Huberman recently told principals that if there are no pension changes or restoration in state cuts, class sizes could balloon to 37 students from about 30 now. That grim scenario suggested layoffs of up to 3,200 teachers and 600 nonteaching staff.

The state's second largest district, Elgin's U-46, announced this month it will lay off nearly 1,100 employees, including 732 teachers as well as guidance counselors, librarians and special education supervisors. Elgin officials approved $30 million of budget cuts toward a $44 million deficit.

"Without these people in our elementary schools, we will not be able to address the individual needs of all the children including academic, athletics and emotional," said Mary Fedor, a teacher at McKinley Elementary in Elgin.

Although many administrators counsel parents not to worry about modest changes in class sizes, teachers often say the opposite — adding to the dissonance around the issue.

Val Dranias, union president for teachers in Indian Prairie School District 204, said large class sizes make it harder for teachers to target low-achieving or high-achieving students for individual help. The district, which includes parts of Naperville and Aurora, may increase class sizes to 31 students per teacher, Dranias said.

"It will be much more difficult to differentiate learning in a classroom," Dranias said.

Some districts will see class sizes grow in high school, but officials say the effect will be minimal since classes there are already specialized, and thus smaller.

Barrington Community Unit School District 220, for instance, announced that it will lay off about 15 teachers, all in their first, second or third year of teaching. Most will come from Barrington High School, where some class sizes will rise to 30 students per class next fall.

The average class size will remain about 25, which is "still within what our board considers to be an acceptable range," district spokesman Jeffrey Arnett said. "Across the district, there are only 6 percent of classrooms that will exceed what our Board of Education believes is optimal."

As school officials put their budget cuts in final form within the next few weeks, some must take into account contractual agreements with teacher unions that cap class sizes.

"Right now it is a terrifying time for teachers and education support professionals, and for parents who have kids in school," said Charles McBarron, spokesman for the Illinois Education Association, based in Springfield. "The things that make school special are all at risk."

Officials also must adhere to federal laws regarding special education programs, where students have legal recourse if school districts fail to meet their needs. Special education advocates are already hearing complaints about districts that are laying off classroom aides who help modify curriculum and assist students with physical tasks.

Special education aides "make a huge difference to help kids function," said Matthew Cohen, a Chicago-based lawyer who represents families who fight for services.

If stretched too thin, teachers will be forced to attend only to the neediest students, he said.

"There is a matter of fairness to the teacher and the kids without a disability, too," he said. "It makes it harder for everybody."

Tribune reporter Azam Ahmed and freelance reporters Amanda Marrazzo and Jack McCarthy contributed to this report.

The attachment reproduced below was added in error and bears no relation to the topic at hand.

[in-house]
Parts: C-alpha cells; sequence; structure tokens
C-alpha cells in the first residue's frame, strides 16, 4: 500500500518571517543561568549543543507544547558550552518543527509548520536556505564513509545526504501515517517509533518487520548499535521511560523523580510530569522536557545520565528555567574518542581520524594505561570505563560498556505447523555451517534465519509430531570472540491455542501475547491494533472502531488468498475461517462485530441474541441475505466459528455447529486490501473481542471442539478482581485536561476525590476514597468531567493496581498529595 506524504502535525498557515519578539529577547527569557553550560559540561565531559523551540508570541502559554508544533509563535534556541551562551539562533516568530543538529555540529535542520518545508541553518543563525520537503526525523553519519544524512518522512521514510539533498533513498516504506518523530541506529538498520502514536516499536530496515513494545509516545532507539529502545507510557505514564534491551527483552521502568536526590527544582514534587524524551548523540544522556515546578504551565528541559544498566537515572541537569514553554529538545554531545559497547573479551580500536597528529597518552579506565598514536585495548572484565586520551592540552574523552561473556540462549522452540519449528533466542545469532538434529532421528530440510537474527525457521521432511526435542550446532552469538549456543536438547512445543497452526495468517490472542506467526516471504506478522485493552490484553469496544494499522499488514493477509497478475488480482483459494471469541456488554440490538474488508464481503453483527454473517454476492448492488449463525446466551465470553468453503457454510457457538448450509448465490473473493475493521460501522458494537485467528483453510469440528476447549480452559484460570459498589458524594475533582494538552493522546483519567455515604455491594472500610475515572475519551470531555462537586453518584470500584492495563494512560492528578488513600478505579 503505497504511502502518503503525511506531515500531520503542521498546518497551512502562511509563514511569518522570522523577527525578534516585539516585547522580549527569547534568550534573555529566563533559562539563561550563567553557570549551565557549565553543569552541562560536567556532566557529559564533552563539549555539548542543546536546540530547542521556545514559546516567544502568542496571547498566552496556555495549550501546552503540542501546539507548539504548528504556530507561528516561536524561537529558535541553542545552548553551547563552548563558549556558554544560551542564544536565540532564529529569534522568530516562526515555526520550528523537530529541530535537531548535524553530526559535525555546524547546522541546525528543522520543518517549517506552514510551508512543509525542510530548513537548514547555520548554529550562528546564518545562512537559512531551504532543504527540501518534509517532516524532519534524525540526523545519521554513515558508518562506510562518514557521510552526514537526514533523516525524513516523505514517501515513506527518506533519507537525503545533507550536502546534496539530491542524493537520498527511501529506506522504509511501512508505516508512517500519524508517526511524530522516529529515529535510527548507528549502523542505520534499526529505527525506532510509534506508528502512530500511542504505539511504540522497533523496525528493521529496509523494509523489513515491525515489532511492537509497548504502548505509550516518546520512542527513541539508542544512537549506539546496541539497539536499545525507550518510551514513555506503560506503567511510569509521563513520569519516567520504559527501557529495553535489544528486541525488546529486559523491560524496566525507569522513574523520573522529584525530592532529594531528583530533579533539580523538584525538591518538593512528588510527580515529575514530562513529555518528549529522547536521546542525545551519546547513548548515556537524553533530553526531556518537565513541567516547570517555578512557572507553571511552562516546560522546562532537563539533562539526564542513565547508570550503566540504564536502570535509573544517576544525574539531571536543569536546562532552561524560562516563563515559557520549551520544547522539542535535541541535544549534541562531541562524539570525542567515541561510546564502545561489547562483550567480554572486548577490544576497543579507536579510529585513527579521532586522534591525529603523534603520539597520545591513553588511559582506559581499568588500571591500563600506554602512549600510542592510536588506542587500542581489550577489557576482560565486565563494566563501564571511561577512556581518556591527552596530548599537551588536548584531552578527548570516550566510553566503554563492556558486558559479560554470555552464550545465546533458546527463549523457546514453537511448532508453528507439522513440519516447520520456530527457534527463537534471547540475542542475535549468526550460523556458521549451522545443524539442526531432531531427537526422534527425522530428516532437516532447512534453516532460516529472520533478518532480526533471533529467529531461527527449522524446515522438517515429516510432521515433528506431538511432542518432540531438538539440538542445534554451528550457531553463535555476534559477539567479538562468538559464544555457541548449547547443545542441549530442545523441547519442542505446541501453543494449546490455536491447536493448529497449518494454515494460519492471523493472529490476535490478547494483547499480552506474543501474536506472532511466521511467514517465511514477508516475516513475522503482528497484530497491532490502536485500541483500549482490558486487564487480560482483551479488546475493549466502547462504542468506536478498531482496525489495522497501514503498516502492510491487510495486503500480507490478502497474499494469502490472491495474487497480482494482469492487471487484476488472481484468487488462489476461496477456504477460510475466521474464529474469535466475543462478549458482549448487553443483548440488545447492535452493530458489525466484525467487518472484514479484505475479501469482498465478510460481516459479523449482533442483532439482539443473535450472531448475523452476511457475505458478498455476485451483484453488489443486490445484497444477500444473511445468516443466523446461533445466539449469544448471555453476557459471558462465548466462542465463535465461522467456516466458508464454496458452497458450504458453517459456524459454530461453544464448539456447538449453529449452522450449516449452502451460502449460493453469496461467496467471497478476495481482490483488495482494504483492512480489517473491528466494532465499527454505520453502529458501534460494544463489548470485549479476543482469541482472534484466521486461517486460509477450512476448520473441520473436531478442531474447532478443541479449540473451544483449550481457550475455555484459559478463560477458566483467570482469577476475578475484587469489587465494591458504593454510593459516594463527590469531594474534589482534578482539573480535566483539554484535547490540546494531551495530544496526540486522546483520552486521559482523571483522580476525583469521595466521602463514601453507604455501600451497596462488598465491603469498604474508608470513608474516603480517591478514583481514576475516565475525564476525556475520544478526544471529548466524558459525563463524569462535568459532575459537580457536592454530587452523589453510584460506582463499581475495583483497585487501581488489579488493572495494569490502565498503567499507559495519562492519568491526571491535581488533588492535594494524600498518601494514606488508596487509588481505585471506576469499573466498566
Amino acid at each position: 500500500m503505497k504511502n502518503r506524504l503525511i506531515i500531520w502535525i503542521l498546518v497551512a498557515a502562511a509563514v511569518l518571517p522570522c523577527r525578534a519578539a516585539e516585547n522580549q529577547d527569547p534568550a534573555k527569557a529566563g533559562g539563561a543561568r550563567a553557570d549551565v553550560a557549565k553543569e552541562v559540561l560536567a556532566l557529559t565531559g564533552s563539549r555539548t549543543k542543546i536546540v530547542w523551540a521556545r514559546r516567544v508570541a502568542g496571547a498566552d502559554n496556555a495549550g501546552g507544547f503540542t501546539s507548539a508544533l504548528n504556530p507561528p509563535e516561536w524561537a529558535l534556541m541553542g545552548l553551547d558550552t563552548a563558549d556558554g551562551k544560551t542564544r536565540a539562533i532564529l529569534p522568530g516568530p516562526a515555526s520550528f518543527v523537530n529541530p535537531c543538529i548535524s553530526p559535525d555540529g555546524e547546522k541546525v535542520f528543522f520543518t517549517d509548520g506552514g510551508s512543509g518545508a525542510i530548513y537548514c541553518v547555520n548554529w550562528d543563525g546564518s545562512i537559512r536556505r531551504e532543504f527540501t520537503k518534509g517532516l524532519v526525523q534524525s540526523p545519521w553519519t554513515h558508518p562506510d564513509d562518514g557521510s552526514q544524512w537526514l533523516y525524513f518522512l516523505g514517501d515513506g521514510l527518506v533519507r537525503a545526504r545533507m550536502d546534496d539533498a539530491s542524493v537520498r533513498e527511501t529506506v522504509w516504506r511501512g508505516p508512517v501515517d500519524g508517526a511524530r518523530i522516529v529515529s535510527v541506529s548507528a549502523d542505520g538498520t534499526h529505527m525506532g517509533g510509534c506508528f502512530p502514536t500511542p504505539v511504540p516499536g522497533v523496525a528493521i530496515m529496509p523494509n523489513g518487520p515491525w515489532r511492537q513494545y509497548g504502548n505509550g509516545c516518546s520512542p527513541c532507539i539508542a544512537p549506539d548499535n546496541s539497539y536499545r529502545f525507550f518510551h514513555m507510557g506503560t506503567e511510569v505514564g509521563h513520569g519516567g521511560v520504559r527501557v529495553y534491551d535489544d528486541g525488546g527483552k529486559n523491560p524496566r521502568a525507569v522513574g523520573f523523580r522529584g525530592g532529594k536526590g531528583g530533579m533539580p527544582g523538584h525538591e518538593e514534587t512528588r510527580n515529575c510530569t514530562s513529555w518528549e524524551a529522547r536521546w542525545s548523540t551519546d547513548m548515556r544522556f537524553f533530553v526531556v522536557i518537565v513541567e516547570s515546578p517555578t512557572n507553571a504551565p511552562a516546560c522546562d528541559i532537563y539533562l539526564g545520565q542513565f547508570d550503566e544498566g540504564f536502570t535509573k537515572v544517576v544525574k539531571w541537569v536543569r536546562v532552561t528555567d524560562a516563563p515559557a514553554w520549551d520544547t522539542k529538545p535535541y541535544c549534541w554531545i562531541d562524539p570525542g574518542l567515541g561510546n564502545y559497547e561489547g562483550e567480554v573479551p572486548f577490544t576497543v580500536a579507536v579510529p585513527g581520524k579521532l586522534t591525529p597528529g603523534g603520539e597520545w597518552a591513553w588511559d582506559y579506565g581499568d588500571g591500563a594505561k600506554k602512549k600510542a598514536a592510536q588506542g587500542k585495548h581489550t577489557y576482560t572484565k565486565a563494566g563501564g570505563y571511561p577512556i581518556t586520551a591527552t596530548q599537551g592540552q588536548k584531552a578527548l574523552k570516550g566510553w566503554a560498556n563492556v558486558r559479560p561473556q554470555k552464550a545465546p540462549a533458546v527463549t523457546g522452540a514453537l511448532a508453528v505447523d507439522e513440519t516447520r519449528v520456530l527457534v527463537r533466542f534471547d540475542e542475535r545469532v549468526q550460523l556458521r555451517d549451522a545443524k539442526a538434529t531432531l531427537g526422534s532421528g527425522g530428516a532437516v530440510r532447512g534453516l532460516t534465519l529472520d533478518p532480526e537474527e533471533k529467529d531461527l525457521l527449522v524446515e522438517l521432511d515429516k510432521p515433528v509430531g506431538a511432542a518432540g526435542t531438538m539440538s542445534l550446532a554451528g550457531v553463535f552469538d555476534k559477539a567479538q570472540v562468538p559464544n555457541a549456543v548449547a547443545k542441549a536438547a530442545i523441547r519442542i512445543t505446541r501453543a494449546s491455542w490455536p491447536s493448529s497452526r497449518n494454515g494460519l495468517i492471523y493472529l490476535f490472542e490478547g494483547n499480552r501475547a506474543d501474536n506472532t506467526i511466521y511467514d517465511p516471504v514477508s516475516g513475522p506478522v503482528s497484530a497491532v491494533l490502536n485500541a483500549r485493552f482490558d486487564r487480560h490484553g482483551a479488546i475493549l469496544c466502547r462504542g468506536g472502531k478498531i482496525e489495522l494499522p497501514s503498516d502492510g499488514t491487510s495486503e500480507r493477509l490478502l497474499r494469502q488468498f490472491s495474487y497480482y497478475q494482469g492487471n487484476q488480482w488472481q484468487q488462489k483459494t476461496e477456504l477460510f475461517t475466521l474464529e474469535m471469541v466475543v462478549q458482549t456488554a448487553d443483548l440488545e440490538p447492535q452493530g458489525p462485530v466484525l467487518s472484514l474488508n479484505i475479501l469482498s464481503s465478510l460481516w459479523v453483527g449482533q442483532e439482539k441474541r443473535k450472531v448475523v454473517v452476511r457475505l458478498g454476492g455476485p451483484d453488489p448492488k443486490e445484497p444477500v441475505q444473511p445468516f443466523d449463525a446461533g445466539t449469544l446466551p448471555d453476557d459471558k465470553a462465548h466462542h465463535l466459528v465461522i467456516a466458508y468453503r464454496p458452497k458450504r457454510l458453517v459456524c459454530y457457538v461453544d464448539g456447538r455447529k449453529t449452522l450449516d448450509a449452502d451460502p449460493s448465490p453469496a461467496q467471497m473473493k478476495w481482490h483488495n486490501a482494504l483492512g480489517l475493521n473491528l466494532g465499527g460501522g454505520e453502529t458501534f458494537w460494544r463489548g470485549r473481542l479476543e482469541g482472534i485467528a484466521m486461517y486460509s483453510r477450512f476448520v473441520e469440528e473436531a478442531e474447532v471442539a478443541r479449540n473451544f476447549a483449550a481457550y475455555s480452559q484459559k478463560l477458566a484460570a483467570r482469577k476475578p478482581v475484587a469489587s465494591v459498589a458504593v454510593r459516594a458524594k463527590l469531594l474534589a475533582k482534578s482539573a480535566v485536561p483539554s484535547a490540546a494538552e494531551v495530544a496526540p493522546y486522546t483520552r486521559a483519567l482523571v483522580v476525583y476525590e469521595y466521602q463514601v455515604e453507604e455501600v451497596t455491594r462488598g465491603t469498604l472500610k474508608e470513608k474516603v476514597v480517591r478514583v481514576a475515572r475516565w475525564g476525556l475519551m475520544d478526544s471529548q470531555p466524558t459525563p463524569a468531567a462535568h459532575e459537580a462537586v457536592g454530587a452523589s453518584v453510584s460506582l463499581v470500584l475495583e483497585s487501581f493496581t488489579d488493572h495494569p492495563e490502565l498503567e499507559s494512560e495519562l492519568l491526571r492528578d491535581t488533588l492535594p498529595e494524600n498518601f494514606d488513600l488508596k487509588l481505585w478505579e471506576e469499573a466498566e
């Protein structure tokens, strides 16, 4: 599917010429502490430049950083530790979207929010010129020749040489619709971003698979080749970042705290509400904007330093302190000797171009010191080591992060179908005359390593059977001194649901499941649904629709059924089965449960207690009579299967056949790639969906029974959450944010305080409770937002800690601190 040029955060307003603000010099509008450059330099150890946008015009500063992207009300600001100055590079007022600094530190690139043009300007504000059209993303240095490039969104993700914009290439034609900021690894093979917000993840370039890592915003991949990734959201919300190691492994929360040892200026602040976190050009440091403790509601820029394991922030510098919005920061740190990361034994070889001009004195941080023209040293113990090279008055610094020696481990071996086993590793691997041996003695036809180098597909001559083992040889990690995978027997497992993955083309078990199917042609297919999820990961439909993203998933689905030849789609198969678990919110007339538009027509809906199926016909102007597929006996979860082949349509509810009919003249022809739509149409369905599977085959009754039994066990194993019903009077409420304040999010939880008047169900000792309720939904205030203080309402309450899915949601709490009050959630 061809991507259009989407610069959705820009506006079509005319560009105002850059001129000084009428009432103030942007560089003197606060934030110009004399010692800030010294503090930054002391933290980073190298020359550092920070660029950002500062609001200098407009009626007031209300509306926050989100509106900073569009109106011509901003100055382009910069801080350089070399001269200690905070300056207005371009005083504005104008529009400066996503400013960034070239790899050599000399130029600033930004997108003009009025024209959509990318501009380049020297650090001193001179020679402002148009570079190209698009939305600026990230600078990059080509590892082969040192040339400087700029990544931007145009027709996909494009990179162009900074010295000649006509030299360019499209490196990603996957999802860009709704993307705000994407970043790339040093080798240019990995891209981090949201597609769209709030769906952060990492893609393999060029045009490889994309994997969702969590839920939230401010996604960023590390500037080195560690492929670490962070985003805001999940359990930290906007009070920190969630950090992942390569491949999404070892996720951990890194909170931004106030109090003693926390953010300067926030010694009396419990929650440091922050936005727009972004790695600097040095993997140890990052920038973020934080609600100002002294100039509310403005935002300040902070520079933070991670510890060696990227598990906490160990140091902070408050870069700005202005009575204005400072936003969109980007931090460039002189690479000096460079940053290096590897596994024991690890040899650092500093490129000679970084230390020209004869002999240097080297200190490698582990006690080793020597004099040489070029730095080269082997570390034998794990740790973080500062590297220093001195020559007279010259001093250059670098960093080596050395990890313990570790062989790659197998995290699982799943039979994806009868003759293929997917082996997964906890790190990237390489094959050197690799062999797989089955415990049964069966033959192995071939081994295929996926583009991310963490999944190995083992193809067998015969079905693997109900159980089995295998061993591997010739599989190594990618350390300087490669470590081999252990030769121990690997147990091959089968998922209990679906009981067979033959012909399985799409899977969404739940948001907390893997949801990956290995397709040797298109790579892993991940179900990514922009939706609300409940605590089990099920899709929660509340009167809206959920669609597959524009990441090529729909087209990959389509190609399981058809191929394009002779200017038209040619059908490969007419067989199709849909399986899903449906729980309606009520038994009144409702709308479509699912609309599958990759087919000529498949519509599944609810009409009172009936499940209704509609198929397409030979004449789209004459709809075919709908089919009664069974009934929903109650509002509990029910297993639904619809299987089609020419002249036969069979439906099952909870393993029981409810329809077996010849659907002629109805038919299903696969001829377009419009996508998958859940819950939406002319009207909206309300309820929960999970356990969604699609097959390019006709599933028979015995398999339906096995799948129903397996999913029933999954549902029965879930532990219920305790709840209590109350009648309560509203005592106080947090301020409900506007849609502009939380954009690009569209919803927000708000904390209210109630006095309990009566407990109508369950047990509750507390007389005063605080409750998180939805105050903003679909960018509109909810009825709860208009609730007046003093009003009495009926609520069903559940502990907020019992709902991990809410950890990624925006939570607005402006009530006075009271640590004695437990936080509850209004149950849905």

Copyright © 2010, Chicago Tribune

History a Flash Point as States Debate Standards

Published Online: March 25, 2010
History a Flash Point as States Debate Standards

By Erik W. Robelen

As debate continues around the development and adoption of common standards in English and mathematics, several states are independently wrestling with rewrites of standards in a content area largely absent from that national discussion—social studies—and encountering their own shares of controversy.

Flash points in the social studies debates tend to occur in the teaching of history, from what should be taught to when and how much.

Read on here.

Wednesday, March 24, 2010

Undocumented and Unafraid

by Isaac | Solidarity webzine

To kick off a national “Coming Out of the Shadows” week, more than one thousand Chicago immigrant youth and allies, crowding behind a banner with the words UNDOCUMENTED AND UNAFRAID, chanted “Without Papers, Without Fear – Immigrants are Marching Here!”

Four years after a historic march here began the tidal wave of mobilization that defeated James Sensenbrenner’s anti-immigrant bill HR4437, today’s action – while it had significantly lower turnout – was a new step in youth leadership. The veteran activists of the original March 10 committee assisted with organizing, but the initiation, collection of endorsements, publicity, planning, and media work was led by a new generation of organizers, many from the Immigrant Youth Justice League. IYJL itself has a short history, having formed in late 2009 by activists who’d successfully campaigned to prevent the deportation of an undocumented student, Rigo Padilla.

Despite intimidations by Department of Homeland Security (who parked several trucks at the rally point) and the City of Chicago’s attempt to disrupt the permit process, delegations of students from high schools, colleges and universities turned out from around the city.

But the most daring and politically powerful moment came at a short rally in Federal Plaza – the Coming Out – consciously modeled on the practice developed in the gay liberation movement. “This is a place” – said David, in English, and Ireri, in Spanish – “that’s not safe for people like us. There are people in that building whose job is to detain and deport us. But today we are going to make it ours!”